Monday, July 10, 2006

Foods and Thirst

Those who adopt a vegetarian diet soon find that they are not as thirsty and do not require nearly as large an amount of fluids as they did under the meat diet. The following explains why this is so.
The juicy fruits and vegetables contain on an average about ninety percent of water. These fruit and vegetable juices, prepared in Nature's own laboratory, supply in the best possible form the demand for fluids in the animal and human body. They are cooling, refreshing, and saturated with the most valuable medicinal elements found in nature.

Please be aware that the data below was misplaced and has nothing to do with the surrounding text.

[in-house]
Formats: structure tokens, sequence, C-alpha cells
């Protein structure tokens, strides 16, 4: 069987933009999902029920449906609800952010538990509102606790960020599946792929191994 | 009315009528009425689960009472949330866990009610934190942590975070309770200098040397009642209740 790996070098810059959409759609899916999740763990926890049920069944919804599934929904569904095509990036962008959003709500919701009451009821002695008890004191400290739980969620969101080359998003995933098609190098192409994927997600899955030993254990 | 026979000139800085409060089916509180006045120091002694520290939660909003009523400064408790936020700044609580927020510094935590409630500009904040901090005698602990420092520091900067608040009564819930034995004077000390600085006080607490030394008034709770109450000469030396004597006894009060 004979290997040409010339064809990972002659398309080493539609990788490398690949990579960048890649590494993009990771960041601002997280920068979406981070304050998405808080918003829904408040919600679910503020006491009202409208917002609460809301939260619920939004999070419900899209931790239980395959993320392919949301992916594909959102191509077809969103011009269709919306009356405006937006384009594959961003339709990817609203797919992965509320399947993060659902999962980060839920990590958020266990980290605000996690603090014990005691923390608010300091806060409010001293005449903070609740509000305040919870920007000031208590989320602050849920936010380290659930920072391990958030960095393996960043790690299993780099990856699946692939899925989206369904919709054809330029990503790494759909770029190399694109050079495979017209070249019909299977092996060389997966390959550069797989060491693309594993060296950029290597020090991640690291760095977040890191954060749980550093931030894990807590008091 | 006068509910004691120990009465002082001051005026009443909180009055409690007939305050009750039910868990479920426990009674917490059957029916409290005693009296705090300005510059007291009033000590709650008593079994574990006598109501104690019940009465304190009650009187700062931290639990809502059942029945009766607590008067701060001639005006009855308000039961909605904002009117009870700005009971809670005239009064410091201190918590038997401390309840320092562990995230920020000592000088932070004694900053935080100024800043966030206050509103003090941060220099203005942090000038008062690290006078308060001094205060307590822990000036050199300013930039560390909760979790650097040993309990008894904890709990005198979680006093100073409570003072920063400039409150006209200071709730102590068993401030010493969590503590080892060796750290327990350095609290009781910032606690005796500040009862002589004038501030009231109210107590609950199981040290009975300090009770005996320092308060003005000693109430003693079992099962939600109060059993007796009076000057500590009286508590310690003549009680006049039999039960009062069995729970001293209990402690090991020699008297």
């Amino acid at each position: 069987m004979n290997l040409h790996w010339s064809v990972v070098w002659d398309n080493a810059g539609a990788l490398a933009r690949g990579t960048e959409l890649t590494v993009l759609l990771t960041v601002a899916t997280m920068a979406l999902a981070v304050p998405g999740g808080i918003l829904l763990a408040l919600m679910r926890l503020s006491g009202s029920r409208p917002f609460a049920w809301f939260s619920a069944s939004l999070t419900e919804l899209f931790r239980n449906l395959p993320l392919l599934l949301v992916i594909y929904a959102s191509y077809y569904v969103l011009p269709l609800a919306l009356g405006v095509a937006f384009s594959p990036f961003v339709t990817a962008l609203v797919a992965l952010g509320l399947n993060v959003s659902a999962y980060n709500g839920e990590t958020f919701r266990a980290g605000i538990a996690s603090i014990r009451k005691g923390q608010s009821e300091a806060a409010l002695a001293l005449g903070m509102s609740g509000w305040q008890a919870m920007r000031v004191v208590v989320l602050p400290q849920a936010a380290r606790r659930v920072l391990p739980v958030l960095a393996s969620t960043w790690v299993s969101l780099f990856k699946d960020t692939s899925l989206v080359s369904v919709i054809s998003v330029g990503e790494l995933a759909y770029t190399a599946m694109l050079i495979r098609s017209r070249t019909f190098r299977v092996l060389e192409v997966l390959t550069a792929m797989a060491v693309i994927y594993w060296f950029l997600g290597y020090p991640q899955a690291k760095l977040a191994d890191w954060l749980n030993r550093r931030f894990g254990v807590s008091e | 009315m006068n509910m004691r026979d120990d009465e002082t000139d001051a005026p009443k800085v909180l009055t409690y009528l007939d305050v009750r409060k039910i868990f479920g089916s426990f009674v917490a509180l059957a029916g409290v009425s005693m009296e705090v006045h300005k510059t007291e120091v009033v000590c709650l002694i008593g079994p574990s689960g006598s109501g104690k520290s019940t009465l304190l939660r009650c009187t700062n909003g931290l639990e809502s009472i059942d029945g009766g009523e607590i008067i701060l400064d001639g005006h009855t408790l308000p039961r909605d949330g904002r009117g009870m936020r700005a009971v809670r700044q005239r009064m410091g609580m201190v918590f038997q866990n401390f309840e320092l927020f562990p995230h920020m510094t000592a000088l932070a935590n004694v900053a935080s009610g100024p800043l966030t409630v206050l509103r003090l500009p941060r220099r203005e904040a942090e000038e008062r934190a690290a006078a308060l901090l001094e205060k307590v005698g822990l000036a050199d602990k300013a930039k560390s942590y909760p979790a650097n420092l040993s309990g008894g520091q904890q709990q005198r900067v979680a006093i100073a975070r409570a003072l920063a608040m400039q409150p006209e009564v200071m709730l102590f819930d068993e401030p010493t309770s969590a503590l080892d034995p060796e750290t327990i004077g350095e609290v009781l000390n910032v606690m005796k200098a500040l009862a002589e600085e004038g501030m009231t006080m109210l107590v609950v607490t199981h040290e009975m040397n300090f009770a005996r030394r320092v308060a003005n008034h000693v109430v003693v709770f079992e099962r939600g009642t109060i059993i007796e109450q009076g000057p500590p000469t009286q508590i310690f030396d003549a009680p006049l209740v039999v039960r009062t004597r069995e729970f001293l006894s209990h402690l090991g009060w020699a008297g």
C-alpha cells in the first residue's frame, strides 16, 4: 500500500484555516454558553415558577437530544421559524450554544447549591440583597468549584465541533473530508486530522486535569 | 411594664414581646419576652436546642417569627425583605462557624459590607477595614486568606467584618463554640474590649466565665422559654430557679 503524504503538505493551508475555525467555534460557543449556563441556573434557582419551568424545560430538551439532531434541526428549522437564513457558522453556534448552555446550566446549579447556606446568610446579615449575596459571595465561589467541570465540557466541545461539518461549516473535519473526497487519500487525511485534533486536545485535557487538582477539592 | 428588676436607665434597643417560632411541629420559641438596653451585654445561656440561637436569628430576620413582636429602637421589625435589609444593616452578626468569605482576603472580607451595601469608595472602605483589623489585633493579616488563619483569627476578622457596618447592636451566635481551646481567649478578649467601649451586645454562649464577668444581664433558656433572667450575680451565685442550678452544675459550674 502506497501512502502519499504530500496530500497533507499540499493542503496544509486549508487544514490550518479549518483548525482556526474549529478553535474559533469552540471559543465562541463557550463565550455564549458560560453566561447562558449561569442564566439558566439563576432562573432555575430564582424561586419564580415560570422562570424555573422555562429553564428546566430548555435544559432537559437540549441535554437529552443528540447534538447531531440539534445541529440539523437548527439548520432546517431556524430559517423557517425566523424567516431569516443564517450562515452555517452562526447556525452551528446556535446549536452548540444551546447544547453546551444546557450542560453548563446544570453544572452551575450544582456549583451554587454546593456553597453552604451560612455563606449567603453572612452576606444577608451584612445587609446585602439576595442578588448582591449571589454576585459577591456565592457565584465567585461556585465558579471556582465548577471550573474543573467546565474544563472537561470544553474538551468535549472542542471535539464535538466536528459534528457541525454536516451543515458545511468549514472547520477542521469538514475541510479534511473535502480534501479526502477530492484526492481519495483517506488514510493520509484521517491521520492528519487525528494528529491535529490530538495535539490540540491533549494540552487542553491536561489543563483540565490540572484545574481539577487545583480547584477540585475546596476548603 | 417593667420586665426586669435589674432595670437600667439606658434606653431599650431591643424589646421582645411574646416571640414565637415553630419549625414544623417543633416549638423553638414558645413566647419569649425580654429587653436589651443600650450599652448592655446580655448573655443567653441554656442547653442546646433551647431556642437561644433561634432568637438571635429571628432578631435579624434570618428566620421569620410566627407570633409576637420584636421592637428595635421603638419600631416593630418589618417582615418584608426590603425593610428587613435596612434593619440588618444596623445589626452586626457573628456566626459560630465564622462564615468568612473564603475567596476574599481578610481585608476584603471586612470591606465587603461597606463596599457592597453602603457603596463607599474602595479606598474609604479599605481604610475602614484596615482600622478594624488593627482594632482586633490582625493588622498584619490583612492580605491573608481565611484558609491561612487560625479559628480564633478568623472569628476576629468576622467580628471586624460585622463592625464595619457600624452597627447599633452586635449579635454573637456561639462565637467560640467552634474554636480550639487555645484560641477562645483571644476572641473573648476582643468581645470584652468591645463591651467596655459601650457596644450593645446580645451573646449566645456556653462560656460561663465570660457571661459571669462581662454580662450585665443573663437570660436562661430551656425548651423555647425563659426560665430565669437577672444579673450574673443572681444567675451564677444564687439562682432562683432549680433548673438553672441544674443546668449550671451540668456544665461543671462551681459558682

These vegetarian foods, therefore, are non-heating and non-irritating, and contain in themselves large amounts of pure and wholesome fluids. Flesh foods, as we have learned, are saturated with uric acid, poisonous alkaloids and ptomaines, which have a stimulating, heating and irritating effect upon the system. This is further increased by the spices and condiments necessary to cover the unpleasant odor and taste of the flesh. Largo amounts of fluids are required to counteract the heating and corroding effects of these Systemic poisons, and to "wash" them out of the system. Herein lies the reason why a meat diet creates abnormal thirst and is most conducive to the forming of the drink habit, while the adoption of a fruit and vegetable diet in the beat remedy for the abnormal craving for drugs, tobacco, and spirituous liquors.

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